Boston- The Rose Kennedy Greenway Conservancy announced that, following significant repairs and upgrades, the signature Rings Fountain would be turned on this week.
After nearly $250,000 in repairs and upgrades, the fountain will return with a new continuous evening light show, a feature added this year for the 10th anniversary of The Greenway.
Work at the Rings Fountain has been underway since October 2018. Greenway Conservancy staff, technicians from WET Design (the design and exclusive programmer of the fountain), and contractors made upgrades to fountain equipment and programming.
156 lights were upgraded to energy-efficient color LED lights that are programed to sync to the fountain’s water shows. The jigsaw puzzle of 350 granite and concrete pavers were removed and replaced with a crane, and the fountain received new light stands, lenses, hoses, and more. Fountain equipment in the underground vault was upgraded, as were lights in the plaza near the fountain. Repair costs were covered with capital funds from the Massachusetts Department of Transportation; the upgrade costs were covered with private funds.
“After hundreds of hours of work by our staff and contractors, I’m excited that the Rings Fountain will continue to be such a popular, free daytime attraction and newly a nighttime destination for the added light shows,” said Bob Stigberg, Director of Maintenance & Capital at the Greenway Conservancy.
The Rings Fountain is one of the most popular features on The Greenway. Hailed as “the most unconditionally happy spot in all of Boston” and “one of the most effortlessly diverse places in the city” by The Boston Globe, the Rings Fountain is located in heart of the park, near the New England Aquarium and Faneuil Hall. Throngs of visitors delight in the fountain’s gracefully choreographed and playfully unpredictable jets of water.
“We encourage all visitors to come enjoy Rings as part of a full day of fun downtown, including our world-class art, great food and drink options, and beautiful gardens,” said Jesse Brackenbury, Conservancy Executive Director. “We appreciate the support of the state and private funders to assure that the Rings Fountain remains a signature element of The Greenway.”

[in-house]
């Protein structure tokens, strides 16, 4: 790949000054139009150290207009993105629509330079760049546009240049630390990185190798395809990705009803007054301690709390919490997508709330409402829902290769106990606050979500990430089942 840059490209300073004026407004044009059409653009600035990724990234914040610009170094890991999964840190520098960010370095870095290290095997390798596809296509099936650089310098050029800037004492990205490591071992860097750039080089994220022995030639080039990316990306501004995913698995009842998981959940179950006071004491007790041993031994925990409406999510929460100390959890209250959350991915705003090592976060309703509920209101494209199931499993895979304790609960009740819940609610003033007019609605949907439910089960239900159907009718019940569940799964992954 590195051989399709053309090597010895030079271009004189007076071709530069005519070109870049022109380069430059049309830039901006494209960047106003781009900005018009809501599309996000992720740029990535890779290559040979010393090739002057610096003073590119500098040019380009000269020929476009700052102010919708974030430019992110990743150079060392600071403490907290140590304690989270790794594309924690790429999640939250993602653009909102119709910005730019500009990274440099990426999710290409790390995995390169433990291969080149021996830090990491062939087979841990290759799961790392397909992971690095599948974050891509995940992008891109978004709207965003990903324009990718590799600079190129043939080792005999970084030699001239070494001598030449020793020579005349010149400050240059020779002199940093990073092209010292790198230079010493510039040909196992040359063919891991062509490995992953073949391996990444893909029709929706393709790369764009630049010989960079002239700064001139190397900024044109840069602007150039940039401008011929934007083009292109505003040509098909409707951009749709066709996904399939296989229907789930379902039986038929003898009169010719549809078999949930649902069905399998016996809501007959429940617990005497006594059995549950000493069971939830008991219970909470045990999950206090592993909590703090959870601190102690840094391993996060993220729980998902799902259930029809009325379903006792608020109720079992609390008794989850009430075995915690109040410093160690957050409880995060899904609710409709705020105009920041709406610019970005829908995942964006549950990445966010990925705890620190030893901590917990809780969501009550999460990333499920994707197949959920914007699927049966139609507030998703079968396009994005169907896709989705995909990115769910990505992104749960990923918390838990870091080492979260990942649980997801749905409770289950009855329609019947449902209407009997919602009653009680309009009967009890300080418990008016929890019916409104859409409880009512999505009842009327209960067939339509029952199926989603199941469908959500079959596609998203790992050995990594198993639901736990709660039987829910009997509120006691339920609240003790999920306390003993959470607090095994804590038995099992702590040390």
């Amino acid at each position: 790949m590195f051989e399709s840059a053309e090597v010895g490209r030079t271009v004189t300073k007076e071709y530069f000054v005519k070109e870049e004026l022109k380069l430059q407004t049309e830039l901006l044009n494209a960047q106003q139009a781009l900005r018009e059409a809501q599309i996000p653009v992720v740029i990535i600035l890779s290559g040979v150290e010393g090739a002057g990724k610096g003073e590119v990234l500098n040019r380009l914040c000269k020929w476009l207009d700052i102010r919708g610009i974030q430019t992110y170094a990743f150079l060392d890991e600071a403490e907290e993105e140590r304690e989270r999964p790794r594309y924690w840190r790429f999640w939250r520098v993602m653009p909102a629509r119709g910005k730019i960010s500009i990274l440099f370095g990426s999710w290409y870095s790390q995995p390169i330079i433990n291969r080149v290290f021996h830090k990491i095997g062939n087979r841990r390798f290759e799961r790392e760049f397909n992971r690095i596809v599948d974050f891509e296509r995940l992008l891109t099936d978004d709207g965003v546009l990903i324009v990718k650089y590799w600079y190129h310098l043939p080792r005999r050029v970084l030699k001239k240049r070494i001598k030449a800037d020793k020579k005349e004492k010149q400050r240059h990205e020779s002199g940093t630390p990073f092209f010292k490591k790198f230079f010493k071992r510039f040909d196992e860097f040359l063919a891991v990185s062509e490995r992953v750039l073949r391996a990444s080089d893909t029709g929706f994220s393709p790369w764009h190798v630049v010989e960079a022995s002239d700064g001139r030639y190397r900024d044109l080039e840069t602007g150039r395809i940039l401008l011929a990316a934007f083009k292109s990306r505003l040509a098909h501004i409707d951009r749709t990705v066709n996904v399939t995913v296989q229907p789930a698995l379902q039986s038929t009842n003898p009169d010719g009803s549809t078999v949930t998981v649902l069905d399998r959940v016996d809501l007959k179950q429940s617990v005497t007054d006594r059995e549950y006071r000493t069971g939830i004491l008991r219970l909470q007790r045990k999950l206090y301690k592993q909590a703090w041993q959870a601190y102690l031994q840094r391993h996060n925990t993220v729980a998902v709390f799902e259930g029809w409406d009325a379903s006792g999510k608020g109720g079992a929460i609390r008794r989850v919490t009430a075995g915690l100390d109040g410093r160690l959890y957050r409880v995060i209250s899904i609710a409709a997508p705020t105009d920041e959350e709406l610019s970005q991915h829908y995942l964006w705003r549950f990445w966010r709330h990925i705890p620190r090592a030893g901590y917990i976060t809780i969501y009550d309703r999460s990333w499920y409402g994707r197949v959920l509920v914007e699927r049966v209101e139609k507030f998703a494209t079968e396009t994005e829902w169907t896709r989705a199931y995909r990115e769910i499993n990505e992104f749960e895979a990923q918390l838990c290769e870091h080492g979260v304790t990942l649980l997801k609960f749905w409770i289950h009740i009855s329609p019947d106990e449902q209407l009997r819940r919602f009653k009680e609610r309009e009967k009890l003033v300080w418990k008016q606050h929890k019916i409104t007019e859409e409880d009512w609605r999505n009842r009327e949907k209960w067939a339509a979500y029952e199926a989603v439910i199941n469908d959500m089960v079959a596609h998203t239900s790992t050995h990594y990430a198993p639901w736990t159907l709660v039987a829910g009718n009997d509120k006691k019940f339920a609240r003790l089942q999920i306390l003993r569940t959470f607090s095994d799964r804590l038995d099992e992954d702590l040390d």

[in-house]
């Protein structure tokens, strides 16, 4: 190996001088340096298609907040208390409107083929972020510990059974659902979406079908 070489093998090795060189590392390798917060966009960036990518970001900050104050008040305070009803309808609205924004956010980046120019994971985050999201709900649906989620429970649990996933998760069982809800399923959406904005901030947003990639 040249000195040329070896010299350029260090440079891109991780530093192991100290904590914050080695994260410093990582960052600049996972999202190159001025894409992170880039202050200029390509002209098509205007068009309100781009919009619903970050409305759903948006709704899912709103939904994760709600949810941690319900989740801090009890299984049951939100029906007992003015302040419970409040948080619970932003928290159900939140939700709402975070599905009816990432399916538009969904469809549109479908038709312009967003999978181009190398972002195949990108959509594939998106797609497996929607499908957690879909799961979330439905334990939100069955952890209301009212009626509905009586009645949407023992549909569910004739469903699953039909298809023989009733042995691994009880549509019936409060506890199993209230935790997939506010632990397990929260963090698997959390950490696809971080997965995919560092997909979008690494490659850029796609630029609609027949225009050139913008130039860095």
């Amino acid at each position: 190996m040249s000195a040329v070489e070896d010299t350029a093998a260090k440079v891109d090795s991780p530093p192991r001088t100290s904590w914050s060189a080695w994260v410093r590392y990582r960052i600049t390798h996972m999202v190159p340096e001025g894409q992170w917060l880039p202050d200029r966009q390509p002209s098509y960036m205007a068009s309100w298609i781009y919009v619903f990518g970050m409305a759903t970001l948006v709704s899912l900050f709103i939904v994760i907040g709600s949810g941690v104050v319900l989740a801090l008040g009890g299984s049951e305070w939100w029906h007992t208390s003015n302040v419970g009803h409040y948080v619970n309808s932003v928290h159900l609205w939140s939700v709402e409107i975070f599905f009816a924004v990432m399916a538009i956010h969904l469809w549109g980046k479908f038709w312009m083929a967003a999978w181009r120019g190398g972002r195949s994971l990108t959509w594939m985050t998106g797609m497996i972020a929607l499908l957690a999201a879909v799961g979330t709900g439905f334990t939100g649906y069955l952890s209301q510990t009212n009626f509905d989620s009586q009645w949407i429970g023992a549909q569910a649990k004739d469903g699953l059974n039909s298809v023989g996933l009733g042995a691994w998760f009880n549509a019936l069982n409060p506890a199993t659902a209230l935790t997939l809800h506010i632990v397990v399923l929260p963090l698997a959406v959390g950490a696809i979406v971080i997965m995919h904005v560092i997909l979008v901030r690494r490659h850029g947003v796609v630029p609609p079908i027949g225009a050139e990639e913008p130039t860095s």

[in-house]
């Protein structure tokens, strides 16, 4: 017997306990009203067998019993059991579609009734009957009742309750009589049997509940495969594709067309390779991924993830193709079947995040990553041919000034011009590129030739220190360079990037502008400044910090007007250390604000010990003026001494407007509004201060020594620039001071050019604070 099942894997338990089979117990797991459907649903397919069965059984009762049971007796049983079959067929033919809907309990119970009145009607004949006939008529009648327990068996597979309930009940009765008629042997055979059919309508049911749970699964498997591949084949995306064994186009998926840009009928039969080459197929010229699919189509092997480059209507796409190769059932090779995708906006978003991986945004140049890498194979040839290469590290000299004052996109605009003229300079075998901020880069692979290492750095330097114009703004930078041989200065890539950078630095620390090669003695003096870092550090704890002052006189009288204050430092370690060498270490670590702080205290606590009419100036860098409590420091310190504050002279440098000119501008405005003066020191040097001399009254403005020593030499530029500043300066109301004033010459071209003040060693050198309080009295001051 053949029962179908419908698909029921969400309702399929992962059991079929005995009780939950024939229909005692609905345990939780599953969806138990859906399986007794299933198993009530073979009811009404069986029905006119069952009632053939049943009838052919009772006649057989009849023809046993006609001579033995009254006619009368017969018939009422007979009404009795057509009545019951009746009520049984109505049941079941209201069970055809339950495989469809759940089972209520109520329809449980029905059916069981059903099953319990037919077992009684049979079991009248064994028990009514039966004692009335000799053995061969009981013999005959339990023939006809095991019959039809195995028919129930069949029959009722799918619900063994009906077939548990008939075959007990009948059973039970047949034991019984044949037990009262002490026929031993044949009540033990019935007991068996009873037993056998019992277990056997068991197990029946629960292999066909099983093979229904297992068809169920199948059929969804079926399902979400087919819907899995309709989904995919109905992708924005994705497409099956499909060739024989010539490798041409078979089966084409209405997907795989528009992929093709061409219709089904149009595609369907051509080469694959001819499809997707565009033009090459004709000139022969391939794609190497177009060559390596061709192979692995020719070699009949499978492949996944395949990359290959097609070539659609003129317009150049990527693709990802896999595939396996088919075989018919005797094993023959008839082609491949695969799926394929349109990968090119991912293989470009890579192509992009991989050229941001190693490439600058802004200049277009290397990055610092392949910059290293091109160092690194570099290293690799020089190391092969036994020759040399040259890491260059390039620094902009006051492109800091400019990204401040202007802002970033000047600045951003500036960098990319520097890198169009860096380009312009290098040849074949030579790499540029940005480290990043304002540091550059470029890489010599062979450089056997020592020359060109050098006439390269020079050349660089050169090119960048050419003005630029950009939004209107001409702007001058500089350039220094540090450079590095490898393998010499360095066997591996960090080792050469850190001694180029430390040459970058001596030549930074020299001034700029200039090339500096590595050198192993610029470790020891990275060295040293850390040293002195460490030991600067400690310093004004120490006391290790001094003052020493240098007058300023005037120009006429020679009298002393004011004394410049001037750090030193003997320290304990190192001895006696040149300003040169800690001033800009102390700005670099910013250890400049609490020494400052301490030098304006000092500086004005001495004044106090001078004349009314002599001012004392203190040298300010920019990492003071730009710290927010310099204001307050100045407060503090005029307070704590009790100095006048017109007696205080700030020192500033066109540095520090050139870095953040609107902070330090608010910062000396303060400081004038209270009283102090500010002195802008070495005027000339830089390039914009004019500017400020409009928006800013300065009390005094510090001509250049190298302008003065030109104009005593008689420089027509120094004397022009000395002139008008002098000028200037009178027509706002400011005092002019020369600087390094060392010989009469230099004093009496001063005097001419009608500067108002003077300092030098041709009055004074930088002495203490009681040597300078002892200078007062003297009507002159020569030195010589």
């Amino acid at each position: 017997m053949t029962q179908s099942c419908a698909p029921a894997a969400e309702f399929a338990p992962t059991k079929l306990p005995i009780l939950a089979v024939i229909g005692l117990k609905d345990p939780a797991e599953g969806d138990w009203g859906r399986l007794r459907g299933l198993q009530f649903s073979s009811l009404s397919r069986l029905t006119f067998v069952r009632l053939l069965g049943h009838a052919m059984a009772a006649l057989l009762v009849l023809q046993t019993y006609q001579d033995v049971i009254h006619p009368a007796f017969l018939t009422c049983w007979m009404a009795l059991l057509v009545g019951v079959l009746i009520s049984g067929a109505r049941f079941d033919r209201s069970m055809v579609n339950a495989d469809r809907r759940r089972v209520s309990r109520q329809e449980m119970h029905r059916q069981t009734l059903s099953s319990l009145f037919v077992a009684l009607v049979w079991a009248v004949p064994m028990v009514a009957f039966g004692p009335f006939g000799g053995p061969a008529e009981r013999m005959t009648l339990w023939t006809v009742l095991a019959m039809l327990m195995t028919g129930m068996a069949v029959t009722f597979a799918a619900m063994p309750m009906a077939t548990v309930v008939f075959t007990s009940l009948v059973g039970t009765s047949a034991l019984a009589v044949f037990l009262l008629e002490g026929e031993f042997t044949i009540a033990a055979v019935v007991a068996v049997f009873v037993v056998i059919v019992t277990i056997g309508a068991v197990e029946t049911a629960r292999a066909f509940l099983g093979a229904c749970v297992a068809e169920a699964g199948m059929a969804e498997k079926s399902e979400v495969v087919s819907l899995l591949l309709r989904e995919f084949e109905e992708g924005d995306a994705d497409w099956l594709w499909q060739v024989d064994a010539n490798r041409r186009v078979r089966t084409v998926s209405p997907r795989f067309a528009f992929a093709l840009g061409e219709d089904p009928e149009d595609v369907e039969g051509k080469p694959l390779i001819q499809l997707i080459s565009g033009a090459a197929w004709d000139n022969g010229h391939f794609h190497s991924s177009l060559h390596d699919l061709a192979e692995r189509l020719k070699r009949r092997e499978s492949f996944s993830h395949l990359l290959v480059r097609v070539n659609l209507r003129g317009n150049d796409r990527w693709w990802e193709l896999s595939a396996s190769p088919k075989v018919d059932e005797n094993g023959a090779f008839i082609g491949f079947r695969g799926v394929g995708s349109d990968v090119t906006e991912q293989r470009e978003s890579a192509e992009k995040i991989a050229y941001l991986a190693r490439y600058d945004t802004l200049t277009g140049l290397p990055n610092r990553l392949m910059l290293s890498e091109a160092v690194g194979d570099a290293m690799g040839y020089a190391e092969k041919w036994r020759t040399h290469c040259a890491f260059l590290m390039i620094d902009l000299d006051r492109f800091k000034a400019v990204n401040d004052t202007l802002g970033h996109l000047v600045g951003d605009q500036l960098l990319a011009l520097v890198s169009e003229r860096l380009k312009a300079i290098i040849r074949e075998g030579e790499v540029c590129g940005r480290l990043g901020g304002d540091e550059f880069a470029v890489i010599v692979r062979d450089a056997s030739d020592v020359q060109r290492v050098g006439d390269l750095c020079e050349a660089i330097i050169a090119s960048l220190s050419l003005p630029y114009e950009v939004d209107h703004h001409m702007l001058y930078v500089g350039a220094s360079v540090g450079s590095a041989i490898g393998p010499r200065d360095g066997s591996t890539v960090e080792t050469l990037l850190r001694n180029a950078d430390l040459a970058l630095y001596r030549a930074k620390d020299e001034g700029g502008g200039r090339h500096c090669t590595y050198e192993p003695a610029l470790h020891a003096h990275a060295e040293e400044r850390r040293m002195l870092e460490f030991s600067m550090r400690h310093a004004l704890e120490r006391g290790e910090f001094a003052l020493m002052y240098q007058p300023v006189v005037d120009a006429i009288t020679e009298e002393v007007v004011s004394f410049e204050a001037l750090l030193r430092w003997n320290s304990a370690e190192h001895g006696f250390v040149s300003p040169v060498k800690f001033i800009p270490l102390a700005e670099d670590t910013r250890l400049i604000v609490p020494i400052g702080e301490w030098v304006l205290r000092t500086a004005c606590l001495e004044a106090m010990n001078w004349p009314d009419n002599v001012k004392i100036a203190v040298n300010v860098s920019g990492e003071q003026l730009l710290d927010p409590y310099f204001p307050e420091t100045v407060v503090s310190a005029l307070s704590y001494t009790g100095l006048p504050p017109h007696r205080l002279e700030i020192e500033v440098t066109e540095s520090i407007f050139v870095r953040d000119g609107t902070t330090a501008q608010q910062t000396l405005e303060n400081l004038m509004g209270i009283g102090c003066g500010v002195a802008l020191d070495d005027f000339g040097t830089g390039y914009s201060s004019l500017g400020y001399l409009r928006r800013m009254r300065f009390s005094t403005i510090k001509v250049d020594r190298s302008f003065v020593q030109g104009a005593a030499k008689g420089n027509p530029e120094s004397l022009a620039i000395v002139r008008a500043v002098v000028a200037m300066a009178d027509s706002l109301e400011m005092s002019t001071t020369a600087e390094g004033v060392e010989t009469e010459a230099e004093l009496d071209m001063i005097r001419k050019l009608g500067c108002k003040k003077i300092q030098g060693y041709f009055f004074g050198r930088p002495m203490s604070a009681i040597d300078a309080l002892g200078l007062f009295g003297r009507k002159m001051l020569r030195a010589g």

Multiple new initiatives in 2019 celebrate ten years of the Conservancy’s park operations, which have transformed The Greenway into a neighborhood amenity, an economic driver for the city and state, and a world-class destination. This spring, the Conservancy highlighted its organic gardens with three new additions: 10,000 bulbs in bloom in the Carolyn Lynch Garden, a new wildflower meadow growing in, and the introduction of beehives. The Conservancy’s 2019 public art exhibit, “The Auto Show”, harkens back to the demolished elevated highway with contemporary artworks; as one part of this, an augmented reality app offers visitors a chance to see historical photos and contemporary digital artworks. October 4-10 will be celebrated as Greenway Week, with special programming including a free day at the Greenway Carousel at The Tiffany & Co. Foundation Grove on 10/10/2019.
The Conservancy invites visitors this summer to explore The Greenway’s other water features, which opened over Memorial Day Weekend: 2 fountains near the North End, the Armenian Heritage Park fountains, the Harbor Fog installation, and the waterfall in Chin Park. Fountains operate daily until October from 9a-11p.
The Greenway is the contemporary public park in the heart of Boston. The Greenway welcomes millions of visitors annually to gather, play, unwind, and explore. The Greenway Conservancy is the non-profit responsible for the management and care of The Greenway. The majority of the public park’s annual budget is generously provided by private sources.
In 2019, the Conservancy received the Boston Society of Architects’ Commonwealth Award, honoring organizations that have exerted an uncommon influence on public awareness of architecture and our built environment in the city. The Conservancy was recognized for “outstanding work on the dynamic transformation and activation of a portion of downtown Boston that was once lost to the Central Artery.”